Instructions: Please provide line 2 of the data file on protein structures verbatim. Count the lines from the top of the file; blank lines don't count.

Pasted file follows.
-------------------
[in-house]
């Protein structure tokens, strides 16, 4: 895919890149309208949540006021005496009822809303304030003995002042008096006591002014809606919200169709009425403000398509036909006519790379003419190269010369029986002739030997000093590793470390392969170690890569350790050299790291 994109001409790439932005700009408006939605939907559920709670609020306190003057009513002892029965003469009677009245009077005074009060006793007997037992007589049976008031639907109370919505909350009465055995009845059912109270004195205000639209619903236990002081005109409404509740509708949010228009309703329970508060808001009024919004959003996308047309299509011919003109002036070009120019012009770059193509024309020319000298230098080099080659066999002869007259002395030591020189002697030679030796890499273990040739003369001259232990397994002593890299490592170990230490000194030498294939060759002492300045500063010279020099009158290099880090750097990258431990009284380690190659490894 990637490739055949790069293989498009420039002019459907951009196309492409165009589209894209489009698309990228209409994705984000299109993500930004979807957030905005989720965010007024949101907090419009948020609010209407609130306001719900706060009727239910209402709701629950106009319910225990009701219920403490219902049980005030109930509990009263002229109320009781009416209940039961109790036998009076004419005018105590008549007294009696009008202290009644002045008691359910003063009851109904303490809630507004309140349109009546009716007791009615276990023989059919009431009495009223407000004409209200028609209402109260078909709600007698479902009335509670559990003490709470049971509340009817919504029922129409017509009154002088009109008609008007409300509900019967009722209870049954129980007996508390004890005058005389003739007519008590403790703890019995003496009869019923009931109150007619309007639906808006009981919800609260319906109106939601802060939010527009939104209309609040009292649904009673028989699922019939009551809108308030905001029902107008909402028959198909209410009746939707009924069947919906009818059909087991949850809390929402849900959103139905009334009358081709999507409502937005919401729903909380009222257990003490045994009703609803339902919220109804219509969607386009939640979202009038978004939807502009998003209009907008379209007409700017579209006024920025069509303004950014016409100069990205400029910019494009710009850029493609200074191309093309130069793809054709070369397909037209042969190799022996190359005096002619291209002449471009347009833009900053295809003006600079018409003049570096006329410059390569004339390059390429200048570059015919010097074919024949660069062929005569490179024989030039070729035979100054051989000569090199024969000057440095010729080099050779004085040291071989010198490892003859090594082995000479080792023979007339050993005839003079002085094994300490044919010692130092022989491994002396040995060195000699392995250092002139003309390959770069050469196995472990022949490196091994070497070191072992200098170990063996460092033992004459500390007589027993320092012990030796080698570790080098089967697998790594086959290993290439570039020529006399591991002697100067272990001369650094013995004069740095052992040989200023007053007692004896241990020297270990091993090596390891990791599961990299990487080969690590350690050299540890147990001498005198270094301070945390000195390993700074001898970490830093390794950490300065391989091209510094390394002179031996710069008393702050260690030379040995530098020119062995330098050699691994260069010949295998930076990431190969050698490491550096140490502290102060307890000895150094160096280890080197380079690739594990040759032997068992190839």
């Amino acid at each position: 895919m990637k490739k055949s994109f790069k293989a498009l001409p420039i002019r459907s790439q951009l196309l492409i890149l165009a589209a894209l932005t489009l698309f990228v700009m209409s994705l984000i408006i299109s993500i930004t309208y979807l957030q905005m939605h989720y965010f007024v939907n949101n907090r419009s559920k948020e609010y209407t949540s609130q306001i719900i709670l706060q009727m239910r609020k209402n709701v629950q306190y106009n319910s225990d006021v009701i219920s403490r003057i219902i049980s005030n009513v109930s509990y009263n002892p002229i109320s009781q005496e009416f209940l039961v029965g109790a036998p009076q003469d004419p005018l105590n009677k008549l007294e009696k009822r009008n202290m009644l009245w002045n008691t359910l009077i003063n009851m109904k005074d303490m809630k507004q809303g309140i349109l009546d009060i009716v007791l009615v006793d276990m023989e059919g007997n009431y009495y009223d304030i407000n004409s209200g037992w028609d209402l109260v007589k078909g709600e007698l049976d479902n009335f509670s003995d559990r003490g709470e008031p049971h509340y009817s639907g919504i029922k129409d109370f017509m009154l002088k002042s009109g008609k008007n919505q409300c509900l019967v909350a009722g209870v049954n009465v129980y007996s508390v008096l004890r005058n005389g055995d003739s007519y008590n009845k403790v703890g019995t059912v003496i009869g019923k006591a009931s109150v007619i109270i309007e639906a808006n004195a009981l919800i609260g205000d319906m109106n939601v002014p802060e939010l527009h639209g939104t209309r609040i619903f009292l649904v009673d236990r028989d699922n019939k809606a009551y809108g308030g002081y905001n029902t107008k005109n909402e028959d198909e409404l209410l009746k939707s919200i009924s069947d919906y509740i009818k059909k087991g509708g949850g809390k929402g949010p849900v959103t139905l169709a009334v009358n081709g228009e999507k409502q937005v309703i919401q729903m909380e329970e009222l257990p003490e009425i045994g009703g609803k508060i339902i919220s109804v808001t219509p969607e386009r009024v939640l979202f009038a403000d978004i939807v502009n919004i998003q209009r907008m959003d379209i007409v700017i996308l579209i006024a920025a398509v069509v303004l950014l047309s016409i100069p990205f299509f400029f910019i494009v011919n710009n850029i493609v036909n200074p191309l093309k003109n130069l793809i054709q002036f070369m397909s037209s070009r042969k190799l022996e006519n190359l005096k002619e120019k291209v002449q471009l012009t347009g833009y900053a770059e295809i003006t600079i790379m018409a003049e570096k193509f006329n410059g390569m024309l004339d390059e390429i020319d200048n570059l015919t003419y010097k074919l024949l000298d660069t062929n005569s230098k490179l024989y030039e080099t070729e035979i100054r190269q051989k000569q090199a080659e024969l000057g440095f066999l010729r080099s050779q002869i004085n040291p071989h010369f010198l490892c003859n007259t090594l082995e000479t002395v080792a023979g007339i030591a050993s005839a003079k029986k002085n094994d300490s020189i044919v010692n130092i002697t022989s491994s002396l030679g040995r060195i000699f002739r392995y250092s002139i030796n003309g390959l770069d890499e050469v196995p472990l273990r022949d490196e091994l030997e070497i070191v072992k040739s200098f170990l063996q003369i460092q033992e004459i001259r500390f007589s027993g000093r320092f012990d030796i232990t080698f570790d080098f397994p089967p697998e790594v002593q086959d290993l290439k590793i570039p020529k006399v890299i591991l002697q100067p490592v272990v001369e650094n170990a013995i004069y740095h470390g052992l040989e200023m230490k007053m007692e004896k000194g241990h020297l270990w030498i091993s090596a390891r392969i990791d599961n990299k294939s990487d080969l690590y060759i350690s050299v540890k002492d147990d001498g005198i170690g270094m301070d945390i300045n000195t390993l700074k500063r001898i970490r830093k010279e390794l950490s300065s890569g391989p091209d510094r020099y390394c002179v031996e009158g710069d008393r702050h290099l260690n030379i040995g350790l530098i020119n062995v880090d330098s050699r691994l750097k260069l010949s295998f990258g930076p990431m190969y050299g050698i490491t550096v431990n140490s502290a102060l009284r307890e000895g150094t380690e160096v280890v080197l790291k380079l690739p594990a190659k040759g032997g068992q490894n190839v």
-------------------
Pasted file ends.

């Protein structure tokens, strides 16, 4: 895919890149309208949540006021005496009822809303304030003995002042008096006591002014809606919200169709009425403000398509036909006519790379003419190269010369029986002739030997000093590793470390392969170690890569350790050299790291 994109001409790439932005700009408006939605939907559920709670609020306190003057009513002892029965003469009677009245009077005074009060006793007997037992007589049976008031639907109370919505909350009465055995009845059912109270004195205000639209619903236990002081005109409404509740509708949010228009309703329970508060808001009024919004959003996308047309299509011919003109002036070009120019012009770059193509024309020319000298230098080099080659066999002869007259002395030591020189002697030679030796890499273990040739003369001259232990397994002593890299490592170990230490000194030498294939060759002492300045500063010279020099009158290099880090750097990258431990009284380690190659490894 990637490739055949790069293989498009420039002019459907951009196309492409165009589209894209489009698309990228209409994705984000299109993500930004979807957030905005989720965010007024949101907090419009948020609010209407609130306001719900706060009727239910209402709701629950106009319910225990009701219920403490219902049980005030109930509990009263002229109320009781009416209940039961109790036998009076004419005018105590008549007294009696009008202290009644002045008691359910003063009851109904303490809630507004309140349109009546009716007791009615276990023989059919009431009495009223407000004409209200028609209402109260078909709600007698479902009335509670559990003490709470049971509340009817919504029922129409017509009154002088009109008609008007409300509900019967009722209870049954129980007996508390004890005058005389003739007519008590403790703890019995003496009869019923009931109150007619309007639906808006009981919800609260319906109106939601802060939010527009939104209309609040009292649904009673028989699922019939009551809108308030905001029902107008909402028959198909209410009746939707009924069947919906009818059909087991949850809390929402849900959103139905009334009358081709999507409502937005919401729903909380009222257990003490045994009703609803339902919220109804219509969607386009939640979202009038978004939807502009998003209009907008379209007409700017579209006024920025069509303004950014016409100069990205400029910019494009710009850029493609200074191309093309130069793809054709070369397909037209042969190799022996190359005096002619291209002449471009347009833009900053295809003006600079018409003049570096006329410059390569004339390059390429200048570059015919010097074919024949660069062929005569490179024989030039070729035979100054051989000569090199024969000057440095010729080099050779004085040291071989010198490892003859090594082995000479080792023979007339050993005839003079002085094994300490044919010692130092022989491994002396040995060195000699392995250092002139003309390959770069050469196995472990022949490196091994070497070191072992200098170990063996460092033992004459500390007589027993320092012990030796080698570790080098089967697998790594086959290993290439570039020529006399591991002697100067272990001369650094013995004069740095052992040989200023007053007692004896241990020297270990091993090596390891990791599961990299990487080969690590350690050299540890147990001498005198270094301070945390000195390993700074001898970490830093390794950490300065391989091209510094390394002179031996710069008393702050260690030379040995530098020119062995330098050699691994260069010949295998930076990431190969050698490491550096140490502290102060307890000895150094160096280890080197380079690739594990040759032997068992190839």